Release Date: May 14, 2013
Record label: 50 Weapons
Gordian's press release, or rather Cosmin Nicolae's own introduction to the record, is about as illuminating as a matchstick without a strike surface. It dangles clues, but none seem to link up or even allude to anything conclusive. It simultaneously hints at the past and future, of myth and the modern world, while also claiming to be chiefly concerned with a fairly arbitrary list of issues.
Turn him to any cause of policy,The Gordian knot of it he will unloose,Familiar as his garter; that, when he speaks,The air, a charter’d libertine, is still.– Shakespeare, Henry V, Act 1 Scene 1. 45–47 For those unfamiliar with the legend of the Gordian knot, it’s one so intricately tied that it is essentially impossible to untangle — a somewhat intractable problem. Alexander The Great, when told that whomever untied the knot would rule all of Asia, supposedly promptly sliced the attached string to render the knot itself useless — hence the expression “to cut the Gordian knot” — to think outside the box, to render arbitrary assumptions useless.
Bass stalwart Cosmin TRG is a Romanian ex-pat now living in Berlin, working as a touring DJ and producer. TRG's abstractions of windy and weird techno are pulled towards career high realizations on second full-length Gordian. The considerable groove found in each song often becomes somewhat clouded by gently saturated noise, as in "Divided by Design" or interlude "Epsilon, Epsilon." Similarly, the distant introductions of numerous samples, as in "New Structures for Loving," evoke impossible sounds collected from a dream of dripping machinery.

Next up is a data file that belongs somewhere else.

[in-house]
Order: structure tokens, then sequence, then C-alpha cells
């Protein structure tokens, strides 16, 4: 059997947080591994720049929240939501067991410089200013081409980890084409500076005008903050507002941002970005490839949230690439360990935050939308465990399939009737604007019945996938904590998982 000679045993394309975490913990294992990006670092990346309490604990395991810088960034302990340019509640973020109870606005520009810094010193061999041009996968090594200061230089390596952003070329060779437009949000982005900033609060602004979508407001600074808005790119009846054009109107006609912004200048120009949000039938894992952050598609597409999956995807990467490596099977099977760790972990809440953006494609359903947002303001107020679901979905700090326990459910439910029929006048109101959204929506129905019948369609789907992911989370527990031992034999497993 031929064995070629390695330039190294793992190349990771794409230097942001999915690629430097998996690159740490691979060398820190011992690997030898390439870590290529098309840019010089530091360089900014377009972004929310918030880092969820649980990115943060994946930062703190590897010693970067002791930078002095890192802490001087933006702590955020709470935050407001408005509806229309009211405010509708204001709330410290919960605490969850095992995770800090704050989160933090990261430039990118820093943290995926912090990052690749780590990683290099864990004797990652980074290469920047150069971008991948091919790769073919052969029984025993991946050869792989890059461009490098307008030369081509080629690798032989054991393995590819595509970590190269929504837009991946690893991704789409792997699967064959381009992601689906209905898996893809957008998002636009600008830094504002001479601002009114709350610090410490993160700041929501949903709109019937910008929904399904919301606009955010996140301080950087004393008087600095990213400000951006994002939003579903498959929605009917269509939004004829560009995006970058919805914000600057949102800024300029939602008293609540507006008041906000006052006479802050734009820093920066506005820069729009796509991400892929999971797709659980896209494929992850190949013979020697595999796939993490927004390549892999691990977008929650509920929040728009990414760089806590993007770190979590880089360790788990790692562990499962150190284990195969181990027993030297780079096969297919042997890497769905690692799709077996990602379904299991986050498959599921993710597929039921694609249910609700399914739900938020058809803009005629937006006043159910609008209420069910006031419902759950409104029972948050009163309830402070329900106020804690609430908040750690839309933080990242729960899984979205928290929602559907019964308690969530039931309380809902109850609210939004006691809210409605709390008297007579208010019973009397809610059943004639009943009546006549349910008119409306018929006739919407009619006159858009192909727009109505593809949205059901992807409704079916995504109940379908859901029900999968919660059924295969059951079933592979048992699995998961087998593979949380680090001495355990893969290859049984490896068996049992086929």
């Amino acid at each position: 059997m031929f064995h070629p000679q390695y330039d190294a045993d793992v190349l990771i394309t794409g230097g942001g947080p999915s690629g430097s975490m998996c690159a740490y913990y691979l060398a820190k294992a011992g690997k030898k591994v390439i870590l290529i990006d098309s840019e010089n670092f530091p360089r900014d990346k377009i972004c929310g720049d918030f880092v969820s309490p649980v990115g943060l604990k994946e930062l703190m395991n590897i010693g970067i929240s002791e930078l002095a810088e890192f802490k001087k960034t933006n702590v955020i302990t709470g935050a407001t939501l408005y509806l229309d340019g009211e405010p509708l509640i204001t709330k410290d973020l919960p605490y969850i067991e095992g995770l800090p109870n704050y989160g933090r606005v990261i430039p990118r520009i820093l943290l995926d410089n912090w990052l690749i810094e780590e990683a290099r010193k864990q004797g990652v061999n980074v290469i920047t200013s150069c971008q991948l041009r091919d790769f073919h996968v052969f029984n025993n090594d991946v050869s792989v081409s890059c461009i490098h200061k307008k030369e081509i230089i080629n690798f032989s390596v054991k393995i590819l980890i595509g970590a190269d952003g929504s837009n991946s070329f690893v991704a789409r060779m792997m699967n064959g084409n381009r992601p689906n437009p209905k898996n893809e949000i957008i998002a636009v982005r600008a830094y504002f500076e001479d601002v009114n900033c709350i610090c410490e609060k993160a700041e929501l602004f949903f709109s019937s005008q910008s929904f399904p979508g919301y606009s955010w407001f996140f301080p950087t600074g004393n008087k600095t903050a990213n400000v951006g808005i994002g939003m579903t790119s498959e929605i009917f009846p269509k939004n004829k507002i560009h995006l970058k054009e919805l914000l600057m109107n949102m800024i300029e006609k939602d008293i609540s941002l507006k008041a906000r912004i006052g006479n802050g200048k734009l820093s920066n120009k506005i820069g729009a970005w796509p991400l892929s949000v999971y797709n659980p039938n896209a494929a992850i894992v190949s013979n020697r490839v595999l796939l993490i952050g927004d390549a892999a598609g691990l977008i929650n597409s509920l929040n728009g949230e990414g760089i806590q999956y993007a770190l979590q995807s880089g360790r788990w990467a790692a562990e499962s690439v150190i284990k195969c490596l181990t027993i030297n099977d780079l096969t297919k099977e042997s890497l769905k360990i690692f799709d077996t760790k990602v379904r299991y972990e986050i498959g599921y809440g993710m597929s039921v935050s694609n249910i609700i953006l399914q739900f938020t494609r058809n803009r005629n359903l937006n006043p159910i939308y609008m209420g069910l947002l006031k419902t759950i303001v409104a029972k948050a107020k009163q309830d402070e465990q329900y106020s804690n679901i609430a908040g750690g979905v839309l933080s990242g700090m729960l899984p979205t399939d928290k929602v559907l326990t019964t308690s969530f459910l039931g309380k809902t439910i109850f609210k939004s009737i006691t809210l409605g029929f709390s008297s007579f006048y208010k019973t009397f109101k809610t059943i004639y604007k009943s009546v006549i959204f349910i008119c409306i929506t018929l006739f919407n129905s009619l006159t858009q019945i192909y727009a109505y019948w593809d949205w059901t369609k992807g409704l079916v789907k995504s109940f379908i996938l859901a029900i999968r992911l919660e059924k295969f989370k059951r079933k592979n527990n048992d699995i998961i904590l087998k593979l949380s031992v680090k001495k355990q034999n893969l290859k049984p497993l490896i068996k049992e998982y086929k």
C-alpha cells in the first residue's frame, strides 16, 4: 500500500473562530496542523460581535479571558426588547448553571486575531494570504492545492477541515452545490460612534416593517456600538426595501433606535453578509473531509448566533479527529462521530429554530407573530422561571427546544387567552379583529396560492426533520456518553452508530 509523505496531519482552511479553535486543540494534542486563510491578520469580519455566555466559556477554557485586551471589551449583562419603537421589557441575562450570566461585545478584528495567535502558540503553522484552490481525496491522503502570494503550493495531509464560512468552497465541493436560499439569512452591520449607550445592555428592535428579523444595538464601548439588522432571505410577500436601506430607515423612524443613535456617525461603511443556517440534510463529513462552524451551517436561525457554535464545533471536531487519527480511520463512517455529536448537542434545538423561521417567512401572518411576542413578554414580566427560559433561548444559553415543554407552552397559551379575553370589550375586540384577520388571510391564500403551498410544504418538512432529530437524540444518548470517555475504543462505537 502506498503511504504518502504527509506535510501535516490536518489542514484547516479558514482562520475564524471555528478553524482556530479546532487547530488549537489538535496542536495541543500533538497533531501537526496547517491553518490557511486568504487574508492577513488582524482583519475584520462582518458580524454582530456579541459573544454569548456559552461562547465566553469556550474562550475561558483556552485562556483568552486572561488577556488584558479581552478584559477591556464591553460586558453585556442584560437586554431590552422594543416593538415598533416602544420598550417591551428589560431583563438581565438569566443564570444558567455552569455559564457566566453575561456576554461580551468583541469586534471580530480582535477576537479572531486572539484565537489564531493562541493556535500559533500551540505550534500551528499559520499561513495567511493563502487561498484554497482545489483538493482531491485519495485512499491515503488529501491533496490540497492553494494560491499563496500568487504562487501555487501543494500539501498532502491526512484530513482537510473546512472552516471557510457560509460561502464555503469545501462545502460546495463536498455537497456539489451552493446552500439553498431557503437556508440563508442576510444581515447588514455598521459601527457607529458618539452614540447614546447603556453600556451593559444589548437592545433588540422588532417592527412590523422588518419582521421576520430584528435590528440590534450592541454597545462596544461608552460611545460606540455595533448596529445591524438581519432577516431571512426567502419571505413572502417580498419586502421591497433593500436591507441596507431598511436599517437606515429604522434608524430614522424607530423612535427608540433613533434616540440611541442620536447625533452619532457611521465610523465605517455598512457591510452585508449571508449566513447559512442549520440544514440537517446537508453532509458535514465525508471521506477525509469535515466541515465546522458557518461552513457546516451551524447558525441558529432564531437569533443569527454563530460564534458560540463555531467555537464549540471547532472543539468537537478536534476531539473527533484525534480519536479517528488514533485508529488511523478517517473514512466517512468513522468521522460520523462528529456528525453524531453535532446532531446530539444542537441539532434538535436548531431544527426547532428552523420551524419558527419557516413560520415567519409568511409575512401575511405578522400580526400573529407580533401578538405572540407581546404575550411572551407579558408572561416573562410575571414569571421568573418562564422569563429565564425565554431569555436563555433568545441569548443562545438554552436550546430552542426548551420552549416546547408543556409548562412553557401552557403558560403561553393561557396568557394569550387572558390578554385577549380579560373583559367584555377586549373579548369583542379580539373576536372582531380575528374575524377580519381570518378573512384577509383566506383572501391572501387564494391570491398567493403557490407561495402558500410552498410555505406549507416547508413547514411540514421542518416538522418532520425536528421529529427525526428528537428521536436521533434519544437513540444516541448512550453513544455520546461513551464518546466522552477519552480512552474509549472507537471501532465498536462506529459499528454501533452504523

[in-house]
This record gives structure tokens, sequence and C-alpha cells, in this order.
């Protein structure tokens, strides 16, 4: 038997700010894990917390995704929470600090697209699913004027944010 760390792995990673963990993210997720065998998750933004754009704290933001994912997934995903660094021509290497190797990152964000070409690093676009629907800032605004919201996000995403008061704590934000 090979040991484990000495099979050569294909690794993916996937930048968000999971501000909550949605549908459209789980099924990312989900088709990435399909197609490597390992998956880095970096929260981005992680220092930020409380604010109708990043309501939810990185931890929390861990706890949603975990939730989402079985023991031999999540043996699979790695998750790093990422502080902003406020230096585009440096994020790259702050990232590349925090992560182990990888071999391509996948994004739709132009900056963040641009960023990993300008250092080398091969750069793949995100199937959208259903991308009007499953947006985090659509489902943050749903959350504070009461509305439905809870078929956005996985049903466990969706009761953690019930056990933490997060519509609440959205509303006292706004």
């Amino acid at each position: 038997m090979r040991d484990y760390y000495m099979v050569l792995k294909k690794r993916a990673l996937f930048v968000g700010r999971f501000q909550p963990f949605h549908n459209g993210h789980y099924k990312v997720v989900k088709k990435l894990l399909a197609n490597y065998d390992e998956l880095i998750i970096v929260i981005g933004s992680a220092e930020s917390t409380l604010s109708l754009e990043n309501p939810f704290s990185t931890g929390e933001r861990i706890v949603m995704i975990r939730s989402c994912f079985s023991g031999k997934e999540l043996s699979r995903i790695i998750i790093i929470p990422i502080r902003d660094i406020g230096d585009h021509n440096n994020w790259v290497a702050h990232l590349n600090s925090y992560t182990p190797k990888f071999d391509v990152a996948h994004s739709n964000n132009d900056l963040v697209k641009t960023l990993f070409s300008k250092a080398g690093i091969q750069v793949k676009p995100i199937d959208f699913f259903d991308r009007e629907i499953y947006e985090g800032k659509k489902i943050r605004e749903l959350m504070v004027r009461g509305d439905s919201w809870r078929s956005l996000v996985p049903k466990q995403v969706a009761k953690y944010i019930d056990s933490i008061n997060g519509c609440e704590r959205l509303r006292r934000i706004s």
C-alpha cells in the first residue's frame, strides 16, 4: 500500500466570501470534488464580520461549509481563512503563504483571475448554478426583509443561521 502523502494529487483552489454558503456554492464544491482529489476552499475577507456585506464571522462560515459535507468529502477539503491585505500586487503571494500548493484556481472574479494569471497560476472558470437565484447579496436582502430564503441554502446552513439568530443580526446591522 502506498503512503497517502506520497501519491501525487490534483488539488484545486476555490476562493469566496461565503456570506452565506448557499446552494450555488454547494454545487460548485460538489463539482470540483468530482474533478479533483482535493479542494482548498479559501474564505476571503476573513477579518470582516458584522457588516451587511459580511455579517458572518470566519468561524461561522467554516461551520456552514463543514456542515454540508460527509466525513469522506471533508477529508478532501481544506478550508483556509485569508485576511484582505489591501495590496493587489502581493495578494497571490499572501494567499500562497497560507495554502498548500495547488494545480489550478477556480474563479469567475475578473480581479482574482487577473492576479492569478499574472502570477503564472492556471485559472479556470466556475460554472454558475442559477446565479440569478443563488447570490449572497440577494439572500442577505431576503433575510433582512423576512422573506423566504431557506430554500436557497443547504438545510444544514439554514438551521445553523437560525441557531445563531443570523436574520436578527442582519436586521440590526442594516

Bass music auteurs with wide-ranging interests have become more common in recent years, with up-and-comers routinely crossing over to deep house, tech house, classic techno or spaces in between. It's at the point where every DJ set and label sampler is like a bench stocked deep with utility players. Cosmin TRG (nee Cosmin Nicolae) is one rangy infielder among many, and it might be worth wondering how many of the converts he won over with his early-career dubstep sides or his 2010 breakthrough future garage single “See Other People/Groove Control” stuck around with him when his style-hopping moved further afield.